Mobile Malware: What Happens Next?
Four years ago, F-Secure Chief Research Officer Mikko Hypponen was talking about malware infections on mobile phones while few others were paying attention. With the growing use of Internet-enabled phones, particularly Apple's iPhone and RIM's Blackberry, he sees more opportunities than ever for malicious activity. But, surprisingly, he sees a quiet mobile malware landscape at the moment.
"It's quite quiet on the mobile side. We now have over 400 known mobile phone viruses and Trojans, but most of those target the older smartphone systems," he says. "Most of the current systems have improved built-in security."
Hypponen believes the most likely mobile risk today isn't mobile viruses or Trojans, but mobile spying tools like FlexiSpy, Neocall or Mobile Spy. These commercial tools run fine even on the latest versions of Symbian, Windows Mobile or Blackberries, he says.
Meanwhile, iPhone has been the target of some attacks, but it still has a miniscule market share globally compared to the big boys like Nokia. That means a smaller bull's-eye. But as that market share increases, he expects more attacks to materialize.
In the short term, Hypponen is looking at some of the more notable events of 2008 for clues on what will happen in 2009.
"The defining moment in 2008 was the change from smtp to http," he says. "Now the miscreants' preferred way of infecting net users is no longer e-mail, but Web-based drive-by-downloads. Today you're more likely to get infected by surfing the Web than reading your e-mail."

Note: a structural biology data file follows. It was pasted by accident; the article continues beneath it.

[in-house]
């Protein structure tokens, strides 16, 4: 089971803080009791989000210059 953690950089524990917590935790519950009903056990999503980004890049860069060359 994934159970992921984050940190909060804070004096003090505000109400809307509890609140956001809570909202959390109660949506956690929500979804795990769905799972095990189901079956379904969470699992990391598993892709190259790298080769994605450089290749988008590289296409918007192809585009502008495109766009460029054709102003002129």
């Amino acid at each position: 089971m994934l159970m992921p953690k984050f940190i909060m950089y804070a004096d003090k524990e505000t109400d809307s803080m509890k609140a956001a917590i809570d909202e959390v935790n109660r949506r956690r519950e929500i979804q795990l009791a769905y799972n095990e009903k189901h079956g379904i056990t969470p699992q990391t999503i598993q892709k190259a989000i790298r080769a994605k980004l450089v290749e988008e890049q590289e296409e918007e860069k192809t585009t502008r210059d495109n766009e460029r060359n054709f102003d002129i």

The explosion of malicious SQL injection attacks on trusted websites, combined with the mass creation of new malicious websites means that in 2008 the Internet was more dangerous than at any other time in the past, he says.
"Also to be noted, many of the attack-in-depth attacks being deployed from these sites don't just target vulnerabilities in the operating system or the browser, but increasingly they target vulnerabilities in browser plug-ins and add-ons - which people rarely Update," he says.
Andrew Storms, director of information technology at nCircle Network Security, is more convinced that bigger phone-based threats are around the corner. One of the biggest shifts in the threat landscape is the proliferation of iPhones and Blackberries -- devices that are already almost as ubiquitous as laptops. With Google Android entering the scene, he worries the problem is just going to become more complex.
"The biggest consequence of the proliferation of mobile devices is that enterprise data is more and more dispersed, but the IT and security teams have no eyes or ears for these devices," he says. "Already security professionals are struggling to keep their customers productive in an environment where gadget makers have failed to keep up with the fast-moving security threatscape. IT teams would like to treat these devices as laptops but many of the tools don't translate directly to smart phones."
Sensitive corporate data on smart phones will probably draw only a small number of very targeted attacks; but it only makes sense that security pros expect attack trends on mobile devices to mirror trends for all other computing environments, he says. Ultimately, the biggest threats will probably be targeted at the treasure trove of personal information stored on a smart phone.
"No one should be surprised if we see the first major threat of the migration of botnets from traditional computing devices to mobile platforms," Storms says. "Some smart phones already have more memory and higher processing power than laptops from just a few years ago. A constantly moving and adapting mobile botnet presents a compelling business proposition for hackers and an interesting real-world case study in chaos theory."